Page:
Applied Emotional Intelligence

Screen Shot 2015-04-16 at 09.01.41At school we are taught such useful life skills as which chemicals are in the same part of the periodic table, how to decline French verbs, and how to calculate the distance ‘s’ that a cannonball will travel if launched at a speed ‘v’ and an angle ‘theta’.

What school doesn’t teach us, though, is how we can manage our emotions and react to the emotions of others. This is called emotional intelligence.

This article summarises the five building blocks of emotional intelligence, in the model developed by Daniel Goleman.

Those five building blocks are:

  • Self-awareness
  • Self-management
  • Motivation
  • Empathy
  • Social skills

So how can we achieve and apply these building blocks?

The Churning is a book of leadership tools for times of change that weaves these skills through every chapter. They are implicitly included in the outer leadership chapters on strategy and execution. And they are explicitly included in the tools and frameworks for achieving inner leadership: woven into a step by step methodology that not only shows us how to face the situation we are in but also how to move forwards from that situation.

Self-awareness is about knowing and understanding your own feelings. Exercises in Chapters 1 and 2 of Inner Leadership provide practical tools that help you achieve this, by centring and grounding and making sense of the situations you face.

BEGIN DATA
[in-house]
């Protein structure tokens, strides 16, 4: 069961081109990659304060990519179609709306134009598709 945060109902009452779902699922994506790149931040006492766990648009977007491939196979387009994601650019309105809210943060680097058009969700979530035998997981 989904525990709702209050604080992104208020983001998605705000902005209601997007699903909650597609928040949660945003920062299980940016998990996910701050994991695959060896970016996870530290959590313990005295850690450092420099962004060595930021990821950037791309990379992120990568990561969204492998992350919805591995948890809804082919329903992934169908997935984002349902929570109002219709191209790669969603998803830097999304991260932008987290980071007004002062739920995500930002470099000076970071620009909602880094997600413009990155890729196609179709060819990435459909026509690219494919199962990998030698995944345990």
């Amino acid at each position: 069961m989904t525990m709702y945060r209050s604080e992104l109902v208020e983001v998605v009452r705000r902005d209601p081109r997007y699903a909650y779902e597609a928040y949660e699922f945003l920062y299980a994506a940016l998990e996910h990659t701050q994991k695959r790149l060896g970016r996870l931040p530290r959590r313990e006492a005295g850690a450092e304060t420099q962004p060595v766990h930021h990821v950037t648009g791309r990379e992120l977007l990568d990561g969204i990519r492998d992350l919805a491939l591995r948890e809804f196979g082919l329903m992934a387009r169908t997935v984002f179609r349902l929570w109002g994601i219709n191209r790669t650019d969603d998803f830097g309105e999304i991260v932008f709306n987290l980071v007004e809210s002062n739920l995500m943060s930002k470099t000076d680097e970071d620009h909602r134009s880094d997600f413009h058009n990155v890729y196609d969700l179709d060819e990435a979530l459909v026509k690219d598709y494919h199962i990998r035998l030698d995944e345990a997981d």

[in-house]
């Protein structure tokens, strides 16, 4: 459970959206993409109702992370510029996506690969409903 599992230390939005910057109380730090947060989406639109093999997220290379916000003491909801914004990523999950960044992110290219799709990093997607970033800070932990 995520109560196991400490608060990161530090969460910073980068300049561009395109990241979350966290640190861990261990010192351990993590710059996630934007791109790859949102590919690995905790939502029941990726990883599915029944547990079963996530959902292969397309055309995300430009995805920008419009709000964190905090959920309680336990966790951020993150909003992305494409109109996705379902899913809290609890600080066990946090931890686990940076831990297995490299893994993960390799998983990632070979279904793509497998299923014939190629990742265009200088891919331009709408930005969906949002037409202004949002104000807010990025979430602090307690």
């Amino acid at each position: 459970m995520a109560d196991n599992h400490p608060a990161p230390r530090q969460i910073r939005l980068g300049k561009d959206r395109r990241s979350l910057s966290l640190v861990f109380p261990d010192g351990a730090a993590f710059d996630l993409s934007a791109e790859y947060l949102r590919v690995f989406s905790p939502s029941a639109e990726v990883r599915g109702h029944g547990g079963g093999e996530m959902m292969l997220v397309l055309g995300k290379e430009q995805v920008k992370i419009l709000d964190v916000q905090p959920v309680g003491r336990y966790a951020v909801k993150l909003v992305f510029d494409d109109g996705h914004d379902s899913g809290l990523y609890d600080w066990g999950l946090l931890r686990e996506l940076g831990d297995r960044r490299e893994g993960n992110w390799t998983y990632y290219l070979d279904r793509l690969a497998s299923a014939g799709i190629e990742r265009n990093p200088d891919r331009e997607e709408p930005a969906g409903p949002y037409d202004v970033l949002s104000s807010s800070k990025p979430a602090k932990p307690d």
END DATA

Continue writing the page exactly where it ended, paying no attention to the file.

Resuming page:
Self-management is about being able to manage those emotions. Again, the exercises in Chapters 1 and 2 show you how to do this, both by simply letting go of some emotions and by understanding and analysing others. Then Chapters 3 and 4 show you how to identify more alternative ways forward and how to choose and commit to the one that suits you best. This is also self-management.

Motivation is essential not only for ourselves and also for inspiring others. Motivation becomes emotionally intelligent when it shifts from being about forcing people, using external drivers such as money, fear, or status, to becoming about inner drivers such as emotional engagement, inspiration, purpose, values, and joy — the satisfaction of doing the work you want to do. Again, Chapters 3 and 4 show you how to identify more opportunities in any situation and choose the one that’s best for you. Chapters 5 and 6 ground that vision in a deep understanding of your own personal purpose and values and then convert that choice into vision-story that you can use to engage, motivate, and inspire yourself and other people.

Empathy is the ability to read and respond to the emotions of others. This is essential as you come to implement your vision. Tools and frameworks for achieving this are covered in Chapter 7 of Inner Leadership: preparing to implement the way forward you have chosen.

Social skills involve an extension of empathy into negotiating with others and maintaining the momentum as you move towards your vision. Again, practical tools and frameworks for achieving this are contained in Chapter 7 of Inner Leadership.

Emotional intelligence isn’t something you get taught at school (though Finland may be changing that). But in a time of churning it is an essential part of getting the results you want.

The Churning’s Inner Leadership shows you how.

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